On a beautiful Saturday afternoon on September 10, life was rolling out in typical fashion as we were doing odd jobs around the house, testing and replacing smoke detectors at our home in Orleans, and texting with my brother Eddie Pash about some words in our Cree language.

What was to happen in the next few moments has changed our lives forever.

In the ambulance on the way to the hospital, all I could think of was, am I having a stroke? In the next 12 hours I would undergo two CT scans, an electrocardiogram, an MRI, blood work and a whole myriad of tests. After the results were in, emergency-room doctors could not say definitively that I had a stroke.

As I became weaker, it was four days later on September 14 that a nurse in the Intensive Care Unit said the words, Guillain–Barré syndrome (GBS). What is that? I had never heard of that before.

I have been struck with a rare disease that has no known cause and no known cure. One in 100,000 people will get this and by the way, it’s not contagious. After two weeks in emergency and the ICU, I am now lying in a hospital bed with this rare illness that strikes with a vengeance.

Those around me quickly learned about this shocking disease. GBS takes about two weeks to detect. Unbeknownst to me, I was experiencing the initial symptoms when I was in Wemindji two weeks earlier. Feeling tired and chilled, I was sure I was catching a cold and excused myself from the COTA meeting to get some rest.

There was no easy way for the doctors to tell us about GBS. The body’s auto-immune system aggressively attacks the nervous system and will continue to damage nerves until the entire body is paralysed. Without immediate treatment, GBS would be fatal. My life as I knew it became a race against time.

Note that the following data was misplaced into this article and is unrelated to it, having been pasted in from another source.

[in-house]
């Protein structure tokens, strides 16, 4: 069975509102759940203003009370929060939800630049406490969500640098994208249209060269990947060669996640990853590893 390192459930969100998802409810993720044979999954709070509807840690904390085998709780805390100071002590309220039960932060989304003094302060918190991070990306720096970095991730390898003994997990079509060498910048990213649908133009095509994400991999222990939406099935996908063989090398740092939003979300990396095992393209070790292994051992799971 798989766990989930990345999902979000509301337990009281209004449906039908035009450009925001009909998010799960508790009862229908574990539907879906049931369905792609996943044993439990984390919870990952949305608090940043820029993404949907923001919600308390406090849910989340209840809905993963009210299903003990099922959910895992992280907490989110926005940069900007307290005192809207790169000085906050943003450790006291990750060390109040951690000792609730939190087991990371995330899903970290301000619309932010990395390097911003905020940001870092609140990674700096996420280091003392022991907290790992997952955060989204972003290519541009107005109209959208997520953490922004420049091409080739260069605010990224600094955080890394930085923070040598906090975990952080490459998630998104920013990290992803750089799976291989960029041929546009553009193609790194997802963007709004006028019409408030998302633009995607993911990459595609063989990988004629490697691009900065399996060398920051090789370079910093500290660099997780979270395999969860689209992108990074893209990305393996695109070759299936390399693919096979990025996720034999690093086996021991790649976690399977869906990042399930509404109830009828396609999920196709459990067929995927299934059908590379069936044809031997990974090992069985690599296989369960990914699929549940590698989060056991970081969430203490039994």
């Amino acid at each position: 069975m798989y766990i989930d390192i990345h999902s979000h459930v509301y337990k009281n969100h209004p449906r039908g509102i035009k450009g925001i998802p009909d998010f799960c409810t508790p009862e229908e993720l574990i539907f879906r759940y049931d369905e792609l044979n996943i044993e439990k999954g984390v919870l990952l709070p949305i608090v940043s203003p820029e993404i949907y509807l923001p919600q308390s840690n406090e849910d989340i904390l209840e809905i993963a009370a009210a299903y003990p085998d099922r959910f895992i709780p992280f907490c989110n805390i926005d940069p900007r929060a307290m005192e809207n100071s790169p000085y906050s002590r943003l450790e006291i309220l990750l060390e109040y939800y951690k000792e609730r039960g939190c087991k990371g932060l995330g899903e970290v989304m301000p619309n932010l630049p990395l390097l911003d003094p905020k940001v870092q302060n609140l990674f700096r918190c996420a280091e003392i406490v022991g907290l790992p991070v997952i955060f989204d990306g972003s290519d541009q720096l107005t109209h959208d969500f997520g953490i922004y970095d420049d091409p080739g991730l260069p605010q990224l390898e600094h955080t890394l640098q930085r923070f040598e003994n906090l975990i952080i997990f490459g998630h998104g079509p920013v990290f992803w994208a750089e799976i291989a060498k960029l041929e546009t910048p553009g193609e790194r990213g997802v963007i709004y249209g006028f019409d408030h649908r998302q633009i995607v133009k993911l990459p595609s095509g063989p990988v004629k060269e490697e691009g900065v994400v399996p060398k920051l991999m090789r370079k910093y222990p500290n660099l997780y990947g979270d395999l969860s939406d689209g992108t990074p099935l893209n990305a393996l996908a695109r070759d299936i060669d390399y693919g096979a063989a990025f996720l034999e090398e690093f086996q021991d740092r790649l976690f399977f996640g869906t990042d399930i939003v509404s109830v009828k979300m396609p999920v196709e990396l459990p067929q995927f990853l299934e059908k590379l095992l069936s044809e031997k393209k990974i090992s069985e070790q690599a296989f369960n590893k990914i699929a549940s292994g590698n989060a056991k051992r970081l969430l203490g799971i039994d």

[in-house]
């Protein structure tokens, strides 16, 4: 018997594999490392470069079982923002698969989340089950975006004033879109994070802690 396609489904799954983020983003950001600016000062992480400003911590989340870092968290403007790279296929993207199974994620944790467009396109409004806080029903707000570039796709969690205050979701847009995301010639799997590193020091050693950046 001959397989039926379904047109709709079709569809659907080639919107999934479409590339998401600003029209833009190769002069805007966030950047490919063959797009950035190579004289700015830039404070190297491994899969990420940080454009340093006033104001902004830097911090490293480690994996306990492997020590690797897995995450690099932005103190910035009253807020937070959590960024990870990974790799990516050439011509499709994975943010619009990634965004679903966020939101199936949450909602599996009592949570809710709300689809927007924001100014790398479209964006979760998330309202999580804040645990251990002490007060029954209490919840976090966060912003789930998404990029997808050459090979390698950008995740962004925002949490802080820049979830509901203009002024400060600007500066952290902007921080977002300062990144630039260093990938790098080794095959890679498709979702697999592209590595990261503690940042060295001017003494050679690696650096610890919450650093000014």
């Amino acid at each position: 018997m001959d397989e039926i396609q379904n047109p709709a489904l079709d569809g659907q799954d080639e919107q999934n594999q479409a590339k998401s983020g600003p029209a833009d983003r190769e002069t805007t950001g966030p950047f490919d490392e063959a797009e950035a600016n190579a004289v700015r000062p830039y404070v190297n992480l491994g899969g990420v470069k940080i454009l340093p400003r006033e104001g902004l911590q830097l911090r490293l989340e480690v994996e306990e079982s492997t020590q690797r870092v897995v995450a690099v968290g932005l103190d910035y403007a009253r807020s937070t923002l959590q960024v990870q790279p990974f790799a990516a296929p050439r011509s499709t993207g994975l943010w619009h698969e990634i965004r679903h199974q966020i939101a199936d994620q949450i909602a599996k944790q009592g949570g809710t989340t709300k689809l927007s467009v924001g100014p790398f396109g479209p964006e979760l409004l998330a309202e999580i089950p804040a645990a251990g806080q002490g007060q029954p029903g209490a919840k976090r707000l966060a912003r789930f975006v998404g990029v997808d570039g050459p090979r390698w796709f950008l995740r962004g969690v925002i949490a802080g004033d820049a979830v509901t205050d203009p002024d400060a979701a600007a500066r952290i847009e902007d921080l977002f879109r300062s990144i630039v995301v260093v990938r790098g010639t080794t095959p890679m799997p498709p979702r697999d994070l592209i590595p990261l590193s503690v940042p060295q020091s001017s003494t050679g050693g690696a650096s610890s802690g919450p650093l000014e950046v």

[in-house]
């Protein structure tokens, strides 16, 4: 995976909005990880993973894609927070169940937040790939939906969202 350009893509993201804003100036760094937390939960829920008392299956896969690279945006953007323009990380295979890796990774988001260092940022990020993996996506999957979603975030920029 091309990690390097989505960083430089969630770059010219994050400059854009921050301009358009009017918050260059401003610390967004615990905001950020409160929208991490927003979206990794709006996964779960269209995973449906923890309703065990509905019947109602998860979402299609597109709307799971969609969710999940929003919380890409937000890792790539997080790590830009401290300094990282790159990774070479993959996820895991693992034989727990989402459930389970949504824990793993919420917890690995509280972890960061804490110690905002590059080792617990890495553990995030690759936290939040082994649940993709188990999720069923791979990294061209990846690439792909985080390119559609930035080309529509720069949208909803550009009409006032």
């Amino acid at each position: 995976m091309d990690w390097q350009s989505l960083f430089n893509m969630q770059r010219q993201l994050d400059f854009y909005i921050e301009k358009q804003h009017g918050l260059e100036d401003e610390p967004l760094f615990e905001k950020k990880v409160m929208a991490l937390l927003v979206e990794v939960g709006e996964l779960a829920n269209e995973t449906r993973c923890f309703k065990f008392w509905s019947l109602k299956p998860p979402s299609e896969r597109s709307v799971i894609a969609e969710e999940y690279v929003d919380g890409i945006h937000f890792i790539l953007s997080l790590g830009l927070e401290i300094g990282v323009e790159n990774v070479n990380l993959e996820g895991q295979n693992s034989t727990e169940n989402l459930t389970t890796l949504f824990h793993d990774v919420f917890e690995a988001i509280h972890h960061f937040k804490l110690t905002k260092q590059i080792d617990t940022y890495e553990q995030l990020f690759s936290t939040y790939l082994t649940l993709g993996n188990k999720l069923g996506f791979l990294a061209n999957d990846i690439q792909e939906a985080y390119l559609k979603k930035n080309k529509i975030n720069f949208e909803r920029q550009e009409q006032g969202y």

The only way to confirm the diagnosis was a spinal tap that was performed within the hour. A neurologist inserted a very long needle into my back at the base of my spine and removed fluid for testing. Confirmation of GBS came four hours later.

As I think about the warnings from the neurologist and other medical personnel of the long-term effects and how debilitating this disease could be, I was determined to tell my story to the Crees. This is just another unusual illness that has struck a Cree that can be put into the record books for future reference.

I have no idea how long I will be hospitalized. I know that while there is no cure, people do recover from this disease. I cannot walk now but I am determined to walk again. It may take three months, it may take three years.

My personal passions for being at work at Pash Travel, playing golf, attending ball games, cheering on the Senators at their games, these are all memories of the past (for now). Simple tasks will be a challenge and I will quickly see all of the things we take for granted.

The emotional side of healing will try to take its toll as I suddenly find myself in the world of the disabled confined to a bed. I take solace in the fact that the Creator never gives us more than we can handle.

There are lessons to be learned and a positive side that comes from all of life’s experiences. Over time, I will learn what those lessons are and how I will use my experience to help others.

I am grateful for believing in the power of prayer and the support of family and friends.

I am grateful to my travel staff who continue to serve the Cree people in my absence. In honour of our Cree language, Pash Travel will soon be known as MAJIIDOW. That name seems appropriate now when you consider the circumstances I find myself in and what I have to do to get well.

At the beginning of September, I was sitting at the ball park in Val-d’Or, as I have done for so many years, enjoying the games, visiting and sharing stories with friends and relatives from up North.

As the saying goes, life can turn on a dime.

I know it will take a lot of physiotherapy and hard work but my determination is strong, I’ll be back!